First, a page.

A person who represents himself or herself in court is called a “Pro Se” litigant. In most all cases, individuals are entitled to represent themselves “pro se” in litigation regardless of whether they are licensed to practice law. However, in cases filed under the False Claims Act, whistleblowers are required to have a licensed attorney. The below decisions highly the legal reasoning.
Although predecessor to 31 USCS § 3730 permitted private actions, Congress did not intend to authorize laymen to practice law and intended such suit to be carried on in accordance with established procedure requiring that only one licensed to practice law may conduct proceedings in court for anyone other than himself. United States v Onan (1951, CA8 Minn) 190 F2d 1, cert den (1951) 342 US 869, 96 L Ed 654, 72 S Ct 112 and (criticized in United States ex rel. Trice v Westinghouse Hanford Co. (2000, ED Wash) 2000 US Dist LEXIS 8838).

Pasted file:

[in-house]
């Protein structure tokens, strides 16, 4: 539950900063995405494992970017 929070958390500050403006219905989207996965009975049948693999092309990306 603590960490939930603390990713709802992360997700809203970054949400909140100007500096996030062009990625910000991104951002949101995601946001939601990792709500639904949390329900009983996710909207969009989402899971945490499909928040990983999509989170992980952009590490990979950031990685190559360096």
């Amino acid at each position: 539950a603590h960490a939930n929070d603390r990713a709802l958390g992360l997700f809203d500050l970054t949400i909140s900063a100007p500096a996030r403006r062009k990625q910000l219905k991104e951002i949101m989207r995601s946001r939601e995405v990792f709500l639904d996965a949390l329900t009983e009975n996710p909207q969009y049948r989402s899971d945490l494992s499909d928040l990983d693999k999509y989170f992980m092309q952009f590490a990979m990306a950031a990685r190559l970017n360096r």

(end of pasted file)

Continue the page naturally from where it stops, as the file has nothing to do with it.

Pro se relator cannot prosecute qui tam action because relator is acting as attorney for government. United States ex rel. Lu v Ou (2004, CA7 Ill) 368 F3d 773, 58 FR Serv 3d 841 (criticized in Shaw v AAA Eng’g & Drafting Inc. (2005, CA10 Okla) 138 Fed Appx 62).
If you are considering becoming a whistleblower, contact Miller Law Group for a free consultation, or call 919-348-4361.